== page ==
Friends of Salman Rushdie called Saturday for an end to Iranian death threats against the British author and the removal of the $2.5 million bounty on his head.
On the ninth anniversary of the fatwa that condemned Rushdie to death, the International Rushdie Defense Committee said that it welcomed a strong statement by European Union leader Britain expressing grave concern at continuing death threats.The European Union called on Iran not to carry out the religious ruling, by Iran's former spiritual leader, Ayatollah Ruhollah Khomeini, that condemned Rushdie to death for alleged blasphemy in his novel "The Satanic Verses."
The fatwa said any Muslim in a position to kill Rushdie had a duty to do so.
Iranian newspapers marked the anniversary by saying the death order should be carried out.
"The Iranian nation and all the Muslim nations are standing firm against the cultural invasion of the West and more than at any time believe in the historic fatwa of Ayatollah Ruhollah Khomeini about the execution of the turncoat Salman Rushdie," the hard-line Jomhuri Eslami daily said in a commentary.
Jomhuri Eslami printed a 16-page special supplement that included the original fatwa, signed and sealed by Khomeini who ousted the Shah in 1979.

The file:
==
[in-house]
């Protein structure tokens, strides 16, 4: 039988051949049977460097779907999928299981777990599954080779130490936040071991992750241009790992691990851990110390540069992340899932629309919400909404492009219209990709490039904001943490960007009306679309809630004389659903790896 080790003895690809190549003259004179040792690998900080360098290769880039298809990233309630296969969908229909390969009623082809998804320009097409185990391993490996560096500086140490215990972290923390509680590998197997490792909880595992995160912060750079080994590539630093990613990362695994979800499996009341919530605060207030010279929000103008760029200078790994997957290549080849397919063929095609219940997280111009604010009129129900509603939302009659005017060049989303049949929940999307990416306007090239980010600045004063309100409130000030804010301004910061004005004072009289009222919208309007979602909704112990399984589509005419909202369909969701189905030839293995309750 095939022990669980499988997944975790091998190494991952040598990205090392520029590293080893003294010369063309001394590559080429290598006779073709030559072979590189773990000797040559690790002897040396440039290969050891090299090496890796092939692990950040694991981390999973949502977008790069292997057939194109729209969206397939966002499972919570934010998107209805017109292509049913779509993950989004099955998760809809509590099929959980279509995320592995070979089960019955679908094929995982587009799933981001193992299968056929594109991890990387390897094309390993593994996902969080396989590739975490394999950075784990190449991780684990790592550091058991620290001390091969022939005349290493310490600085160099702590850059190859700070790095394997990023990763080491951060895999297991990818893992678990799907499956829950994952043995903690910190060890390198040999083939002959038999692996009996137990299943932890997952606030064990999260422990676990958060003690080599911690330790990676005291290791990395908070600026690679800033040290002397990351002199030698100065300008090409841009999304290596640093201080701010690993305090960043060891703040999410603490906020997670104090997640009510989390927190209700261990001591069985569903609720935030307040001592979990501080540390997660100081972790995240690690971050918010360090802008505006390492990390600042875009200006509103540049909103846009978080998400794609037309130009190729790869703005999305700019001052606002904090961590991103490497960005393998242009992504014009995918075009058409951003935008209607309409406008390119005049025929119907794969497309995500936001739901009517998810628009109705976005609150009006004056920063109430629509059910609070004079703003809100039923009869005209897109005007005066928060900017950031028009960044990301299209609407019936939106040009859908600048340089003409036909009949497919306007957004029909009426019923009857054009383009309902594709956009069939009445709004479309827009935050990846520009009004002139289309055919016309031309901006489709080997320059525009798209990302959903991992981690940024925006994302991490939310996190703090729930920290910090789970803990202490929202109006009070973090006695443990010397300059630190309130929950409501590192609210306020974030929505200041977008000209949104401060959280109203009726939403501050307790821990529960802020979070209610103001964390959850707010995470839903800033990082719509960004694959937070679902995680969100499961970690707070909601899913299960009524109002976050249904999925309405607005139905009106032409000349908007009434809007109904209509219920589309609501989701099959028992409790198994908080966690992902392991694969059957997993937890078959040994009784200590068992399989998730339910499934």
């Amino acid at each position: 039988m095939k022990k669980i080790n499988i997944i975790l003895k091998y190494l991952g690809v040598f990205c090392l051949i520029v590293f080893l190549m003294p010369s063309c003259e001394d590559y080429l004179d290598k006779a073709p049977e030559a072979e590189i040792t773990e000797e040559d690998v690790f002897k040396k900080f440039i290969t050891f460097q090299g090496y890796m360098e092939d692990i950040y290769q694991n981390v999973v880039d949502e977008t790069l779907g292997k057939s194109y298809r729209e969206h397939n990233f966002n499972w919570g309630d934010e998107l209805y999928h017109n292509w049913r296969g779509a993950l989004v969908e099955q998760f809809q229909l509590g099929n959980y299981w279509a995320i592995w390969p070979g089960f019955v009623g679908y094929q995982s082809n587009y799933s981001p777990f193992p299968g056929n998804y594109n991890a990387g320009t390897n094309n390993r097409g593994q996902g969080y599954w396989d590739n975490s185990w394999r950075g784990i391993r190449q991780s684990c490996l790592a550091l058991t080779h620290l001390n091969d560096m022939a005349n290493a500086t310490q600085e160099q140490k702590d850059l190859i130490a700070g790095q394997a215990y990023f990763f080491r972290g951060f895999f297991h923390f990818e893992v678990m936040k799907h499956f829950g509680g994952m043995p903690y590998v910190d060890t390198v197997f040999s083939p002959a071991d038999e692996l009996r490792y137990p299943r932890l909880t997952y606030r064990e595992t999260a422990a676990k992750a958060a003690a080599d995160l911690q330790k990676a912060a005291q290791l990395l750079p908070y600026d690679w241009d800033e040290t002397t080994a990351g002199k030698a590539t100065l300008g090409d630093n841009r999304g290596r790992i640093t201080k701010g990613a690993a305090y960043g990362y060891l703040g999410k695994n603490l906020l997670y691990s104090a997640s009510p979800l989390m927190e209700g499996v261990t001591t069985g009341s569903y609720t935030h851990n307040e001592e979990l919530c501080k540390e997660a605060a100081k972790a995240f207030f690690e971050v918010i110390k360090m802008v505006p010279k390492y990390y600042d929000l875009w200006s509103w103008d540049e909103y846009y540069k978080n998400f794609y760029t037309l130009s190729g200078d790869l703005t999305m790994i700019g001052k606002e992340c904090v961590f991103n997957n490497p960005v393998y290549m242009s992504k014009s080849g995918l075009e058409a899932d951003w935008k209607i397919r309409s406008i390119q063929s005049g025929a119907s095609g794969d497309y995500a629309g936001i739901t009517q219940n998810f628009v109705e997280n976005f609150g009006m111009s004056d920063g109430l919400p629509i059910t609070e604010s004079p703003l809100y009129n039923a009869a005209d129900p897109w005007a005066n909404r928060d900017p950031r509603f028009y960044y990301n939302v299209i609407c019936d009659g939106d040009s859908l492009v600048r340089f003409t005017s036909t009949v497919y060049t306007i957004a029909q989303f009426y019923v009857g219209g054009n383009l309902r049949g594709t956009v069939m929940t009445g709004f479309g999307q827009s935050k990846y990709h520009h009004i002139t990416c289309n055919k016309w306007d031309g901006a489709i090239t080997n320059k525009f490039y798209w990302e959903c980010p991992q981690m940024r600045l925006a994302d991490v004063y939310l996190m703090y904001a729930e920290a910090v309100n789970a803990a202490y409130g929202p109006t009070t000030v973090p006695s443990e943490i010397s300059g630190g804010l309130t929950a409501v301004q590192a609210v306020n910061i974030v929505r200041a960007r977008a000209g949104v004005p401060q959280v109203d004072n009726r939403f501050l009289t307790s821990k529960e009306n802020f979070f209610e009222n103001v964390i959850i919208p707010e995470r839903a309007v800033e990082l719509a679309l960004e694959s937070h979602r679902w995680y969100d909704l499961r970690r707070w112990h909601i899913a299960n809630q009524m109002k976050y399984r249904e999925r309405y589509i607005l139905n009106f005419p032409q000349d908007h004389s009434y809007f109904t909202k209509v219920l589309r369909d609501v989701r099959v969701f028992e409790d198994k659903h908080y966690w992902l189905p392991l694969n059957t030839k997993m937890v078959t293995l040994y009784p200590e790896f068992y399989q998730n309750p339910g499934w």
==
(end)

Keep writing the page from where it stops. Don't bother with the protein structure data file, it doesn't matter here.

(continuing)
"I call on the Muslims to execute the author and publishers of The Satanic Verses wherever they find them, and whoever is killed in this way is a martyr," Khomeini stated in the edict.
The British statement, issued by the Foreign Office, urged the Iranian authorities to work with the EU to find a satisfactory solution.
"The European Union welcomes the new Iranian government's stated commitment to respect the rule of law and their emphasis on the need for a dialogue of civilizations.
"The European Union hopes that this will take us towards the assurances that we need to remove the threat to Salman Rushdie's life," the statement said.
British officials said Foreign Secretary Robin Cook would meet Rushdie soon to underline the government's commitment to his case.